Makeup artists are in high demand in a variety of different fields: from television to salons to weddings to modeling agencies to advertisements and more.

Each state has its own licensing requirements, but generally makeup artists will need to complete training, pass an exam and work a certain number of field hours in order to receive a cosmetology license.

Start by contacting the Board of Cosmetology in your state for requirements and procedures.

Use a cosmetics business plan to outline the steps needed to become a makeup artist. Or maybe you are interested in opening a cosmetics store or starting a makeup line?…

Steps to Starting a Makeup Artist Business

1. Acquire the education and training you need to become a makeup artist. Once you complete your training and hours, you can take the cosmetology licensing exam and obtain your license. You will also need a business license, which you would apply for after you register your business with the county clerk’s office.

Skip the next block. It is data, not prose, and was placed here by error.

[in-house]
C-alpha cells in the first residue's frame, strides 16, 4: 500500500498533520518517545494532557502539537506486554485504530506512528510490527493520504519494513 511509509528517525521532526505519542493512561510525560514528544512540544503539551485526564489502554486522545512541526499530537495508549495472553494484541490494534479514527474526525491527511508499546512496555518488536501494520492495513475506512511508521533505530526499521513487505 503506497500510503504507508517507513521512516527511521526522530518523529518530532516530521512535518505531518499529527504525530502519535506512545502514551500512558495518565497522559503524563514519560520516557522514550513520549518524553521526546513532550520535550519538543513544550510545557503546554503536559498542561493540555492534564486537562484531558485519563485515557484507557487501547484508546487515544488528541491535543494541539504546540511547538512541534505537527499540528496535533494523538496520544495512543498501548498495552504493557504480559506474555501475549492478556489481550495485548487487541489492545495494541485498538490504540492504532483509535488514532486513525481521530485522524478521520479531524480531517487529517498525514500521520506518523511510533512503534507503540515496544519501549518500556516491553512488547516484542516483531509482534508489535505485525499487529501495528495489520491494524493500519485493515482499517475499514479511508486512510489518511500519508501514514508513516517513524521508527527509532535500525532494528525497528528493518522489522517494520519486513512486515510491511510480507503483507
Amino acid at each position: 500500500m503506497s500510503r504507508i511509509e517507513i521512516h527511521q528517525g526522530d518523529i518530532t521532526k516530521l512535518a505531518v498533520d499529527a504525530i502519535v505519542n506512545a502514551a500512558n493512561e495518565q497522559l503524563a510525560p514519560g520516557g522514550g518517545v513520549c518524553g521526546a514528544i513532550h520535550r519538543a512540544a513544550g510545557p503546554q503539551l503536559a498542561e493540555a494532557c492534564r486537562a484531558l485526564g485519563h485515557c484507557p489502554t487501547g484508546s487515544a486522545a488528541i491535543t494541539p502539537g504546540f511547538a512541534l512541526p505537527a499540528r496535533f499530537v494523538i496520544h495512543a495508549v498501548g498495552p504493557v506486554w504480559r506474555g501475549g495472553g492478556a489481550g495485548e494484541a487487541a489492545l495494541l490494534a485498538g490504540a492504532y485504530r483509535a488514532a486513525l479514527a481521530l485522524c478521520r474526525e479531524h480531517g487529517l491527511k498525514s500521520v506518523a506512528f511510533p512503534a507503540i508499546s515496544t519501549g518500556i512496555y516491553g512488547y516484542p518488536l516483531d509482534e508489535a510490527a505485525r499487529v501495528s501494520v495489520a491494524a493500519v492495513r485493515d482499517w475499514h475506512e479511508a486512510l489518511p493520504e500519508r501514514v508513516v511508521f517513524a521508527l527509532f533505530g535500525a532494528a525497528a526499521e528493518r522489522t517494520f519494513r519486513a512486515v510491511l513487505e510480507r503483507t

2. Next, establish a business bank account. This way, you can take payments from clients while keeping business and personal finances separate. Consider accepting credit cards from customers, as this can greatly increase your income.

3. Manage business finances with easy-to-use accounting software. You’ll be able to track income and outgo, but also invoice clients, manage customers and print tax reports. You may also want invoice software.

4. Purchase the makeup artist supplies that you need. There are also some great online resources for airbrush makeup and private label mineral makeup that you can sell under your own name.

Basic supplies include brushes, makeup kits, containers, disposable applicators, brush cleaners, alcohol, sponges, eyelash curlers, etc.. but also general business supplies like business cards, business forms and a business phone line.